[First Published on Tuesday 21st December 2010]
This archive item is a window onto issues as they appeared at the time. It contains facts and opinions which may have been superseded by subsequent events.
Published last week by the head of the civil service, the Draft Cabinet Manual is the UK’s first comprehensive guide to the functioning of the Executive; “a guide to the whole business of government seen from the perspective of the executive branch”.
Drawing together various existing pieces of guidance for ministerial behaviour, the Manual has been heralded by many as the first step towards a written constitution. Others criticise the document as a power grab by its civil servant drafters. The Constitution Society put these issues to the experts.
First proposed in 2009 on the basis that Whitehall was ill-prepared for the looming prospect of a hung parliament, and following the initial publication of a single chapter on government formation in February 2010, Professor Bogdanor proposes that the project has since grown “into something much bigger”.
The 11-chapter, 148-page document closely follows the New Zealand model, detailing the role of the Executive, Parliament and the monarch as well as outlining central government’s relations with the European Union and the devolved administrations.
Unusually, and at odds with its New Zealand parent model, the executive Manual now faces a process of parliamentary scrutiny. Professor Hazell warns of the limited place for eventual comment and it remains to be seen what strength of voice will be achieved by the inquiry already announced by the Constitutional Reform Committee and others like it.
The Manual is not only for the benefit of those on the inside, argues Sir Gus O’Donnell, but also serves the public by establishing “greater transparency about the mechanisms of government”.
Indeed Professor Bogdanor agrees; why shouldn’t the conventions steering government be available to the public as a whole?
This transparency is at the heart of Professor Wilson’s belief in the utility of such documents as “best practise manuals”, setting out expected patterns of ministerial behaviour in order to help the public, the opposition and the media to hold executives to account.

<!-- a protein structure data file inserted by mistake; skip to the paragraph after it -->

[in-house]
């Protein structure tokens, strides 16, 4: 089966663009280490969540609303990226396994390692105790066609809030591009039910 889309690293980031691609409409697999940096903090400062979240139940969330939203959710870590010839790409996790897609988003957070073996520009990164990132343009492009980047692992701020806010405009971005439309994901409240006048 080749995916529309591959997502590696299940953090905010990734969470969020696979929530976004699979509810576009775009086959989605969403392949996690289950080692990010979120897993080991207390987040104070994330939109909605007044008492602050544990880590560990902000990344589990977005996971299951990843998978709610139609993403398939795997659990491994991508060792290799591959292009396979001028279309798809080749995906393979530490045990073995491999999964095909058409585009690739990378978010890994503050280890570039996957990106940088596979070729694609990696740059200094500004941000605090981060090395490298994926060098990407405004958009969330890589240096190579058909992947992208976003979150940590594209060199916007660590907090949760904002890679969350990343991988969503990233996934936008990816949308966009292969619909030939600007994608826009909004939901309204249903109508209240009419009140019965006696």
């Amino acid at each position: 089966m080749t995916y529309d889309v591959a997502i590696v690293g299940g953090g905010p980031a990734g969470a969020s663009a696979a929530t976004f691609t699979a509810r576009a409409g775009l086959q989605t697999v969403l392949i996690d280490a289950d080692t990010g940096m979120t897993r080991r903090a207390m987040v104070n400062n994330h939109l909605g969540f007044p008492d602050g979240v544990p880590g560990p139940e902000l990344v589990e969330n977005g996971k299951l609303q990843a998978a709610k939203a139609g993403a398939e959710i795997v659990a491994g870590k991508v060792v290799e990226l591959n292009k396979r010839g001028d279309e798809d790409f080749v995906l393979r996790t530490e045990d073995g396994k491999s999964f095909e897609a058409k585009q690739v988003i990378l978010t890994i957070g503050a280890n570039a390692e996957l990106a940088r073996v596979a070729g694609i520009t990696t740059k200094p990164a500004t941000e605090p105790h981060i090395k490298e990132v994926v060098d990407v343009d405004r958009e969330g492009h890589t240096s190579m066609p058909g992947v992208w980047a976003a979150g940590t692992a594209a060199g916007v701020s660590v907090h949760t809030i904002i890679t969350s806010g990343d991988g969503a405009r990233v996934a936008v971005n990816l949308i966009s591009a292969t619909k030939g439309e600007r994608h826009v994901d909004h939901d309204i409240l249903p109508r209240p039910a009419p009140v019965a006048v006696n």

Describing without codifying?
The risk, it is argued, lies in the authority instilled in convention by its committal to a single authoritative guide (codification by a more provocative name).
Is it possible to draw together the UK’s constitutional arrangements in a “best practise manual” without moving towards a codified constitution?
Yes, argues Professor Robert Hazell; “it’s not in itself a written constitution, it’s not going to lead to a written constitution.”
The issue remains controversial, though, even amongst constitutional academics. Professor Bogdanor is clear; “it’s the first step and a pretty big step towards a written constitution”.
The argument hinges, perhaps, on the potential for the Cabinet Manual to be held up in court. If the document has the potential to legally bind successive governments then it is clearly more constitutionally significant than a guide to good behaviour.
In response, Professor Wilson highlights the New Zealand experience; “it’s important it’s not legally enforceable”.
Professor Hazell is confident that the UK will follow the international precedent; “constitutional conventions are not normally enforceable in the courts”.
Given Professor Bogdanor’s description of the UK since 1997 as a state progressing towards a written Constitution while the details of its constitutional arrangements remain in flux, Merton’s law could well apply.
Is there potential, one might question, for legal rights to be drawn from the document in the future?
No doubt the scrutiny of the Manual’s Draft before its definitive publication in March 2011 will reflect on these seedlings of doubt.
This publication presents the personal views of the author and not those of The Constitution Society, which publishes it as a contribution to debate on this important subject.